• Alumni and currently-enrolled students: $80 per hour for each person for the first lesson. Those who attend classes regularly and continuously for at least 6 months might receive a discount rate at $60 per hour, at Tony's discretion.

    • *** Although private lessons with Sifu Tony are available, this is not an efficient method of spreading the art of Chen Taijiquan. If you are currently enrolled in weekly classes of Tony, it is not recommended that you take more than a one-hour private lesson each week with Sifu Tony. The material covered in the private lesson is generally determined based on the request of the student(s), and at the discretion of Sifu Tony. Tony will determine the level of teaching that best fits the student(s).***

      Private Group Presentation / Lecture

      One-time presentation / lecture in private setting: $150/hour for a group of up to 5 people; $200/hour for a group of 6-15 people; $250/hour for a group of more than 15 people.

      One-time presentation / lecture fee may be waived for non-profit organizations and some community functions.

      On-going lectures can be arranged: $120/hour for a group of up to 15 people.

      Fee is subjected to change if the engagement location is out of normal driving range and/or requires special parking accommodations.

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    Intensive Training

    Training diligently is great. The first rule is not to push oneself over the limits physically and mentally. Know what you are training for – health and/or the martial art?!

    In college years, my Yang Style Taijiquan practice was relaxing as I was doing it for fun, for health and for my emerging curiosity in this mystical Chinese “exercise.” It continued to remain relaxing during the early years of my Chen Style Taijiquan practice because I was young and crazy about the art. In addition, I had plenty of time to enjoy the training. I practiced 2.5 hrs, 5 to 6 days a week with my teacher on top of other martial arts training such as Wuji qigong, push-hand, etc. Later when I started my Taijiquan training with Sifu Qingzhou, I practiced, on an average, about 25 hours a week. I would practice 15 repetitions of Lao Jia Yilu each day plus weapon sets and push-hand trainings when Sifu Qingzhou was in town (3 months out of a year). Is that considered “intensive training”? It was then that I started to feel the intense physical demand and needed to take a nap as I trained with Sifu Qingzhou. Yet, I was very happy in spite of the intensive physical workout. Yes, I was happily “eating the bitter”! I did that for the first 10 years of my Chen Taijiquan journey until my life outside of my Taijiquan circle became “busy.” Then, I started to feel the mental pressure and physical constraint as I got older...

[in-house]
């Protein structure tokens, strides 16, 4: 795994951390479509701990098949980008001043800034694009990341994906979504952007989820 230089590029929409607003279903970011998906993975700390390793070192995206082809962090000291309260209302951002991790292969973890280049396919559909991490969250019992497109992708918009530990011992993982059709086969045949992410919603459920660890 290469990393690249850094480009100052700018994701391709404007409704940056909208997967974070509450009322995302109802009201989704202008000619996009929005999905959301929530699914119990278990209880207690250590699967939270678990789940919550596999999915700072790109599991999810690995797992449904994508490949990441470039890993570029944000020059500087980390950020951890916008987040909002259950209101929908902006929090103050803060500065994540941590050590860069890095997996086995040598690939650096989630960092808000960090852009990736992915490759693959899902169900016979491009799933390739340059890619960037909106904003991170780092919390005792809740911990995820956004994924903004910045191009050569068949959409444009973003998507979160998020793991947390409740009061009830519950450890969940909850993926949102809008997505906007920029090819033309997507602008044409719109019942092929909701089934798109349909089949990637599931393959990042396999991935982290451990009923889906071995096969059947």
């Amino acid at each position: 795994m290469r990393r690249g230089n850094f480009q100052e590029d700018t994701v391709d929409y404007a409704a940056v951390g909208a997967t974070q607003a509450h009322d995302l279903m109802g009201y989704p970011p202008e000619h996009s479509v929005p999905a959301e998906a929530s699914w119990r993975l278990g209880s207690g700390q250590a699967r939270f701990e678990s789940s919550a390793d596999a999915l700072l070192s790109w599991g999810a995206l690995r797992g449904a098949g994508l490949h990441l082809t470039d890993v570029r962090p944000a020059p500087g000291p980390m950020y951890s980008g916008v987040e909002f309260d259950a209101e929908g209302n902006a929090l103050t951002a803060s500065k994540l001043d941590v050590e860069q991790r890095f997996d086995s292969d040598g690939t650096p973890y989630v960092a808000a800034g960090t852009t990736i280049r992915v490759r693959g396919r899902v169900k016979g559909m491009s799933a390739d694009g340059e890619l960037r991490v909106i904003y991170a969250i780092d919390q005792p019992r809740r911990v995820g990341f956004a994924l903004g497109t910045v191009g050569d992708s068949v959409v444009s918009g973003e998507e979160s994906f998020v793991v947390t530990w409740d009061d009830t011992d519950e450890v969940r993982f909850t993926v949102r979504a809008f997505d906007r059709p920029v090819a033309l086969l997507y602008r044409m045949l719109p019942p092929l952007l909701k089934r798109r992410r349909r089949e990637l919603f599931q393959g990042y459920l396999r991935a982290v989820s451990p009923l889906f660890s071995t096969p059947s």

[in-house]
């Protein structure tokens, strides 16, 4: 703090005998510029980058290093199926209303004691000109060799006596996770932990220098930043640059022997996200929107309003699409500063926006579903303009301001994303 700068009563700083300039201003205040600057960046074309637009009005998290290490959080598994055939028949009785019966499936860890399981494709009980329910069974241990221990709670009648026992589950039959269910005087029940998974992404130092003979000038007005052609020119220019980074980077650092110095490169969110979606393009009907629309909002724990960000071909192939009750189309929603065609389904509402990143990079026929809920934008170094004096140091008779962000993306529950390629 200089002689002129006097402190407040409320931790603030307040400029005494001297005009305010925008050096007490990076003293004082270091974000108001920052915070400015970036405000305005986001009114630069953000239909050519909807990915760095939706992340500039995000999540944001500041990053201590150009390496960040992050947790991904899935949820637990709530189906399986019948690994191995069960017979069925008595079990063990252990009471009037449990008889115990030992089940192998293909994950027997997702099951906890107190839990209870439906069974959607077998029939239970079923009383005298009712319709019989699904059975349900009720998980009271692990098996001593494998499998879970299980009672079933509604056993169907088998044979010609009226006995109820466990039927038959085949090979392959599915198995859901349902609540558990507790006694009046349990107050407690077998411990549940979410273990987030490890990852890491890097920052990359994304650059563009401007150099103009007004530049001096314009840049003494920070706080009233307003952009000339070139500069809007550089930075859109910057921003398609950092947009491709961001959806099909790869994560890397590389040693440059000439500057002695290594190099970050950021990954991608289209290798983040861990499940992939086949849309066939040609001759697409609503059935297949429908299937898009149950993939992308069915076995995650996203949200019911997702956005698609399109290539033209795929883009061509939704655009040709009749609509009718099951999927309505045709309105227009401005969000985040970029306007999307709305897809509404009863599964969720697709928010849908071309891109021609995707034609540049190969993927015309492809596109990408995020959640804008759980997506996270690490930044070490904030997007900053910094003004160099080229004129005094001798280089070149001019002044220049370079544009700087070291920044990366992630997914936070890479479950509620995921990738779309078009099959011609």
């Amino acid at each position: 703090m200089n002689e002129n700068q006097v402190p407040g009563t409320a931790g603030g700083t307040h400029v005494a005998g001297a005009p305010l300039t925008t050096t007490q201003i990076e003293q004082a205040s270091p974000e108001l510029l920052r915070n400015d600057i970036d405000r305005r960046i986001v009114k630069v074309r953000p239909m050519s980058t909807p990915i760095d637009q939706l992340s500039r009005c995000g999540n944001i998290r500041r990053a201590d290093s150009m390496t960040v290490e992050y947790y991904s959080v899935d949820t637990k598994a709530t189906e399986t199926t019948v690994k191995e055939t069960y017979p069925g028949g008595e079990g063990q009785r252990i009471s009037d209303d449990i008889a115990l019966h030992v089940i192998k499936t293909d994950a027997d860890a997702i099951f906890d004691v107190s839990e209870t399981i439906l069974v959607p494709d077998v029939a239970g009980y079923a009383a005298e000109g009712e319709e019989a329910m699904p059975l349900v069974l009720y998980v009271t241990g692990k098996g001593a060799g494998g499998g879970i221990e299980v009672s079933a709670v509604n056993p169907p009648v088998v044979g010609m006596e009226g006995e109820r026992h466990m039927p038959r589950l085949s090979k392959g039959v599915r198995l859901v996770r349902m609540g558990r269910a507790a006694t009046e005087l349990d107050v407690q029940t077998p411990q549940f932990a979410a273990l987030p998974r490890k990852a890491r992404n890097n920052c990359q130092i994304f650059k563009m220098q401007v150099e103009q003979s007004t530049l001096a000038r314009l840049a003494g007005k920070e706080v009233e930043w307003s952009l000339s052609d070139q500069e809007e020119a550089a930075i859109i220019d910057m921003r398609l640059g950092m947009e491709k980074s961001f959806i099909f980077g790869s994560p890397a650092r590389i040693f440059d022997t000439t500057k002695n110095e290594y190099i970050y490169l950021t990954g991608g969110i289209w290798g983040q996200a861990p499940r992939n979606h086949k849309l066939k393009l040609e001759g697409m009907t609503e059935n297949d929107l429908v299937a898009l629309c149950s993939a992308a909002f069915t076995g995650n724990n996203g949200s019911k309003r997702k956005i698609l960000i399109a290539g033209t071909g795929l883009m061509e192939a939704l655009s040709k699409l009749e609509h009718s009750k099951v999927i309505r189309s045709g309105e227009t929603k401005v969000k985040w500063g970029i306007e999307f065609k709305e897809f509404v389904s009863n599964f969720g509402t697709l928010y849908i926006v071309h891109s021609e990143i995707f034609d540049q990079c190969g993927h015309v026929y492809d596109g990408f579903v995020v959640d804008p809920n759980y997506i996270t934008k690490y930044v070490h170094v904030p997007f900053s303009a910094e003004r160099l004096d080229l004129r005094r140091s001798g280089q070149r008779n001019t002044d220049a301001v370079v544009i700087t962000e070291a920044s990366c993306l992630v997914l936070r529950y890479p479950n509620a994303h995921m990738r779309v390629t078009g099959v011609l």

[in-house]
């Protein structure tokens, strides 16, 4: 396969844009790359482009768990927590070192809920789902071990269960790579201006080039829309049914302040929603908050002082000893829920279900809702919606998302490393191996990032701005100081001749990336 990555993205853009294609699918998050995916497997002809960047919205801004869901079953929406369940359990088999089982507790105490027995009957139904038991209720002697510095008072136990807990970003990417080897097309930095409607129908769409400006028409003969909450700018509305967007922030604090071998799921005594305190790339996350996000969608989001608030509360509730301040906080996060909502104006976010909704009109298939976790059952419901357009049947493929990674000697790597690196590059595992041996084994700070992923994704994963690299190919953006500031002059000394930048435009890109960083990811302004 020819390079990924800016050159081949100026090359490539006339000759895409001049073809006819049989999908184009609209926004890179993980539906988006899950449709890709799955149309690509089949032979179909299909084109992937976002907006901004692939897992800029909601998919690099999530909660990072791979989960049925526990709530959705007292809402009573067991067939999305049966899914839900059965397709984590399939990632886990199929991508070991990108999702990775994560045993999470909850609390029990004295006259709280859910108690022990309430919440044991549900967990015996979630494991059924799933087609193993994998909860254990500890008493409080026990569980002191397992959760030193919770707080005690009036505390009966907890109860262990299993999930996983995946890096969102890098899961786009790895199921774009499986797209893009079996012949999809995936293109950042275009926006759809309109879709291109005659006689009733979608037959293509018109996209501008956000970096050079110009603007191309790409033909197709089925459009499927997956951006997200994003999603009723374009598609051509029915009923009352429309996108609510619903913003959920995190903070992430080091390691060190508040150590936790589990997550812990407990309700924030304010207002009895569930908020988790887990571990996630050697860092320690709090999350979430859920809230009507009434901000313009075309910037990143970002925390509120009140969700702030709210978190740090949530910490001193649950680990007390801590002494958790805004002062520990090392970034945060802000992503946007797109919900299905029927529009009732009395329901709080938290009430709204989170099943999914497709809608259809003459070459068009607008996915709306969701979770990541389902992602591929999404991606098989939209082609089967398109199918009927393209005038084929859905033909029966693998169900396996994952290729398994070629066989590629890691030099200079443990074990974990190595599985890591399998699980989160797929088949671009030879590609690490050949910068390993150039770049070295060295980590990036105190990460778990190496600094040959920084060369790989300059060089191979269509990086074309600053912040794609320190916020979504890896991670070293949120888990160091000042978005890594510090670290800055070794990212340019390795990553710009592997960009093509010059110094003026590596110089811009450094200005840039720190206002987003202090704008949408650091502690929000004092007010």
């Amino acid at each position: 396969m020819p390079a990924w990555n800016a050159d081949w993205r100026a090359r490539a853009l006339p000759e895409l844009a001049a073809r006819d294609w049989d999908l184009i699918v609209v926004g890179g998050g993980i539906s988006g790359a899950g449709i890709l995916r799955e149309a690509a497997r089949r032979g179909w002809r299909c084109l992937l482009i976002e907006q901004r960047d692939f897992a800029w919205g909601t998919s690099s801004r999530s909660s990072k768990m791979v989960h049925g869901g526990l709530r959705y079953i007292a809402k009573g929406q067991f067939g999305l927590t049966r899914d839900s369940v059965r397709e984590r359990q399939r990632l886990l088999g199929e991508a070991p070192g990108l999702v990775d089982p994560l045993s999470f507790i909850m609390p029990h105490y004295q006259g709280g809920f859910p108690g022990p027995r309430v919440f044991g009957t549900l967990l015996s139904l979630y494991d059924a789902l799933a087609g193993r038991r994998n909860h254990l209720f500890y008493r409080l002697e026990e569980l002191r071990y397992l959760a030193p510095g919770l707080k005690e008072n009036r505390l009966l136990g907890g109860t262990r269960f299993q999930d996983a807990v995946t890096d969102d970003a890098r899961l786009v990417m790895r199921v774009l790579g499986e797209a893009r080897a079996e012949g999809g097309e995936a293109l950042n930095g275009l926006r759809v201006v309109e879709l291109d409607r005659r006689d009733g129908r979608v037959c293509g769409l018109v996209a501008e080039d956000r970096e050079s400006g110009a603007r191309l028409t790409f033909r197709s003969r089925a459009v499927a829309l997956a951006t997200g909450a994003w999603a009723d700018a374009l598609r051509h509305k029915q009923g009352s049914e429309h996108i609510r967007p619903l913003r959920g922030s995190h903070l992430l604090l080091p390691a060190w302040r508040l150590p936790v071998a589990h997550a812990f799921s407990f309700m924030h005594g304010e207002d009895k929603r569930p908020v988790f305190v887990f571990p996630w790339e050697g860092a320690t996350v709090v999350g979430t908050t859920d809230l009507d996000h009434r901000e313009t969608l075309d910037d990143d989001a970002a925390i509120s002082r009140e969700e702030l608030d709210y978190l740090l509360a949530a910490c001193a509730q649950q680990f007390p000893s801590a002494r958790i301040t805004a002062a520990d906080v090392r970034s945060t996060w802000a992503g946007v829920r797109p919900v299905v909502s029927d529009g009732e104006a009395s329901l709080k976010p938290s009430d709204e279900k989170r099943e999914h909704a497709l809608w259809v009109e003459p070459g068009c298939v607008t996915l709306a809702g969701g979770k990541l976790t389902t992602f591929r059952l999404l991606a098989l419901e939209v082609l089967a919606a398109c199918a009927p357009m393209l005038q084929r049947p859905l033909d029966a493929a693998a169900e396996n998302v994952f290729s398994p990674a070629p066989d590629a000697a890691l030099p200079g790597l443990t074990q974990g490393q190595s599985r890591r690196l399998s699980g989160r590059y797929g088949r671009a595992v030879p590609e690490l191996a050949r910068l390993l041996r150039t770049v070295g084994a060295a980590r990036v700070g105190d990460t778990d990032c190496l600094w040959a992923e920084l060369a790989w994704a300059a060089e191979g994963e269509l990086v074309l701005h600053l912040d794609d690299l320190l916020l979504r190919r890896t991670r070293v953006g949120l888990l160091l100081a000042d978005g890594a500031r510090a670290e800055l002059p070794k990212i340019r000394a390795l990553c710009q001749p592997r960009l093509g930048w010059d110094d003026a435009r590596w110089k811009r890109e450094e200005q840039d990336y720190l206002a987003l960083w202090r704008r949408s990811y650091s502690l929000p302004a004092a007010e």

In my Taiji Class Philosophy section I stated the three conditions that MUST exist in order for a student to have “successful” Taijiquan training and to master the art. Those three conditions were laid down by Sifu Qingzhou. There is no easy way out except to practice the forms and Zhan Zhuang (Standing Post) diligently. I advise you to focus on and commit yourself to the training instead of spending time trying to figure out how to speed up the “mandatory” journey with more intense and so-called “effective” shortcuts!

    Again, it’s very crucial to know your own limits. Do not get burned out. It's practicing consistently that makes the difference. I will show you the way to quality practice, but the craving for more trainings and self discipline should come from within. Your love and goal for the art shall drive you whether you practice your form 5 times or 15 times a day. You set your own priority whether to spend the extra time practicing Taijiquan or do something you enjoy more. Find the balance and enjoy the art for YOUR “successful” training…